In this regard you are encouraged to release results early on preprint servers, which will be much more likely to reach the right people to engage with your results. Easy as well as timely access to your results will certainly affect your citations. Studies have shown that work released on the preprint server bioRxiv, prior to peer-reviewed publication in a journal gather comparatively more citations and are cited for a longer time after publication (but do check with your institution's policies on this!). Studies have also shown that naming your country, or even your region, in your paper's title, abstract or keywords can have a negative effect on citations: shades of the UK's dismal reception in the Eurovision Song Contest here? A more generous explanation might be that science isn't regional or national, but belongs to the whole of humanity.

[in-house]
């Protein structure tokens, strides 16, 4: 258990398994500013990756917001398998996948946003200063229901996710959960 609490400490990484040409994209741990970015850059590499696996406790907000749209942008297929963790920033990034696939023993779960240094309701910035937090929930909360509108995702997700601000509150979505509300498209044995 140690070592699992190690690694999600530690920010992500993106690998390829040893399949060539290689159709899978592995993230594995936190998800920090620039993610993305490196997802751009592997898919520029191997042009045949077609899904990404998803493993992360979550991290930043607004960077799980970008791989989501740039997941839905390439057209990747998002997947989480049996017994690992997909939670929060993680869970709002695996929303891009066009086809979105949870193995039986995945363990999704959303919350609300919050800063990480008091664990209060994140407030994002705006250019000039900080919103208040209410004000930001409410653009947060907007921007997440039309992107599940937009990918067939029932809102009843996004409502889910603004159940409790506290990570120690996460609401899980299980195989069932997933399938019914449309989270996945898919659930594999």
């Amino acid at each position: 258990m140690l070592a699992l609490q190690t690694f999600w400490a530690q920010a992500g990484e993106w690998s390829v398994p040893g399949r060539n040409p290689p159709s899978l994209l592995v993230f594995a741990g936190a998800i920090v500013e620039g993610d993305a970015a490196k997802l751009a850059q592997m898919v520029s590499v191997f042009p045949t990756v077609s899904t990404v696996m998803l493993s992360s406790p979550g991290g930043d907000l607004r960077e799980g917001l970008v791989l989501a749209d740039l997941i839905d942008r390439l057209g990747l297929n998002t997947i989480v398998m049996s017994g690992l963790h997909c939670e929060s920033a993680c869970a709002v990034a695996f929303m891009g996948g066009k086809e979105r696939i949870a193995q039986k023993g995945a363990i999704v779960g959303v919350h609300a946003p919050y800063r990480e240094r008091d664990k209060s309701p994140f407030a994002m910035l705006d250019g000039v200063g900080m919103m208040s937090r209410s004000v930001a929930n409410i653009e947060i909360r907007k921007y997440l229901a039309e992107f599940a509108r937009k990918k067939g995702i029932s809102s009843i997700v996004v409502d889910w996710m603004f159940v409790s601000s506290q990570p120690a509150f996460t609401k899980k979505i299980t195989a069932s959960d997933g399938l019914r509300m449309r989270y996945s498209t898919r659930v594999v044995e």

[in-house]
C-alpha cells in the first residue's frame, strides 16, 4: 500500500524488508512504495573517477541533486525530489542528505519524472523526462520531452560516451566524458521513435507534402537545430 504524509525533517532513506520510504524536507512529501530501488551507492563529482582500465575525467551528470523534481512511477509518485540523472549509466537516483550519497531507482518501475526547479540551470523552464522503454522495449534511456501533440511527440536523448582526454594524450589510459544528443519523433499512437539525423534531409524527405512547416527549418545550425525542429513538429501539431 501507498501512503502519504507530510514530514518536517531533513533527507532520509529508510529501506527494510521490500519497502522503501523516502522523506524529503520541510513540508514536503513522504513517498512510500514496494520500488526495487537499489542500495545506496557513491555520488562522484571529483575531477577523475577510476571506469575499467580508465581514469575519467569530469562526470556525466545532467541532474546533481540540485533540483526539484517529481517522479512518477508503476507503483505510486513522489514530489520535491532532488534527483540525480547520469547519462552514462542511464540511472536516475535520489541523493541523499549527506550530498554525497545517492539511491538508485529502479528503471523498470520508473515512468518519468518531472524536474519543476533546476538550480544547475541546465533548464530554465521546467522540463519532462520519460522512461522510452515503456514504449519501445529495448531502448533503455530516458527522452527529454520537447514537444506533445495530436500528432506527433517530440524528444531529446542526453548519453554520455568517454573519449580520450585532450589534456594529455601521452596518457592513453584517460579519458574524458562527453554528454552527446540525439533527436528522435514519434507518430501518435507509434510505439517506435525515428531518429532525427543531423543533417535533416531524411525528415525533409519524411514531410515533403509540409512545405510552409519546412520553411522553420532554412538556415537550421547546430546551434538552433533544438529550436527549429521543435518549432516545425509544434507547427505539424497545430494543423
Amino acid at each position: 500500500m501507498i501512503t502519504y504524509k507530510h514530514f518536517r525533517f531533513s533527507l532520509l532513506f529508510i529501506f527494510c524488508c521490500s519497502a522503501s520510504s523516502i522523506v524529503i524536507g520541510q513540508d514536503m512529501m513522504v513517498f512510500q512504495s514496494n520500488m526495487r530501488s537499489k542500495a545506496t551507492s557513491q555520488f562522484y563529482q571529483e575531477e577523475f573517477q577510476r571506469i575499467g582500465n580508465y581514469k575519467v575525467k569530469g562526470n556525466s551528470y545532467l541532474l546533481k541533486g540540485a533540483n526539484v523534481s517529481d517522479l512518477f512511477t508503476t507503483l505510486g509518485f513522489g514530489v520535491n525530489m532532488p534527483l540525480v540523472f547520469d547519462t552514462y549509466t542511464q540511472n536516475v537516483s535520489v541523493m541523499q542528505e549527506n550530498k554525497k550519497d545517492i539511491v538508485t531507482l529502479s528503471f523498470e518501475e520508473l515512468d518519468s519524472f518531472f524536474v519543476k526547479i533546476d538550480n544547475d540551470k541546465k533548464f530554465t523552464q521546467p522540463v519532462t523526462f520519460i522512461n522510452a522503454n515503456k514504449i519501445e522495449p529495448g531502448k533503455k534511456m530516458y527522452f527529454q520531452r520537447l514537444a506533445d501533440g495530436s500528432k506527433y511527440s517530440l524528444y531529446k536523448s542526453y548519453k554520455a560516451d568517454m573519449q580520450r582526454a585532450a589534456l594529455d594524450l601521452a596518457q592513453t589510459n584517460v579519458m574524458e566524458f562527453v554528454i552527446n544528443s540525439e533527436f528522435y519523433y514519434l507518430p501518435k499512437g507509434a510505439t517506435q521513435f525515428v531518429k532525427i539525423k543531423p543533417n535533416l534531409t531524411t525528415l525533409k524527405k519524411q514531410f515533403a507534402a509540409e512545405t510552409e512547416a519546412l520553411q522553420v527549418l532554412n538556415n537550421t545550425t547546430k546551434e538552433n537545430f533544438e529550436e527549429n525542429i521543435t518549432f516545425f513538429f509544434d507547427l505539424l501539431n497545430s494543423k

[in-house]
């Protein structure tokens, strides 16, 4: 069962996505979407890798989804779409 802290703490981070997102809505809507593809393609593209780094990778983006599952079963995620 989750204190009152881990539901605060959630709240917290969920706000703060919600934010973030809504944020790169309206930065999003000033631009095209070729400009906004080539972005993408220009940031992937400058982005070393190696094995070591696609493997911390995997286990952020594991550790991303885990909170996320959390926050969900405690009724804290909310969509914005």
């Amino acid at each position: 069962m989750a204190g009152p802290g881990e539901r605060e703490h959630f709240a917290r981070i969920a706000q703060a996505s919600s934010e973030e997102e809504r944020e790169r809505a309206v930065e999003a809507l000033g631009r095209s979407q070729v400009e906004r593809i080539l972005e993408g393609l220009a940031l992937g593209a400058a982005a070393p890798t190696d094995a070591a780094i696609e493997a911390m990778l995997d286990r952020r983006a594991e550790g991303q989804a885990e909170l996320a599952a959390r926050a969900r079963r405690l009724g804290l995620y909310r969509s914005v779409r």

Today's research is multi-disciplinary

I used humour a lot on my later publications on protein and peptide science. Not sure how that would have gone down with referees in my research papers! I thank Dr. Geof Gadd (Dundee) for his many cartoons

A mentor with complementary skills and experience is always preferable. Perhaps the best possible relationship is one where your mentor (from another discipline) eventually becomes a collaborator and sympathy turns into synergy! But here's a"wildcard": if you really have something that excites you, talk to a competitor! The discoverer of angiogenesis factors & other cytokines, Judah Folkman, said in a talk I attended that his factors possessed "great transforming power". Once their nature became known, they not only transformed resting cells into active ones, they transformed his competitors into collaborators. Obviously after that, Judah's progress was all the greater.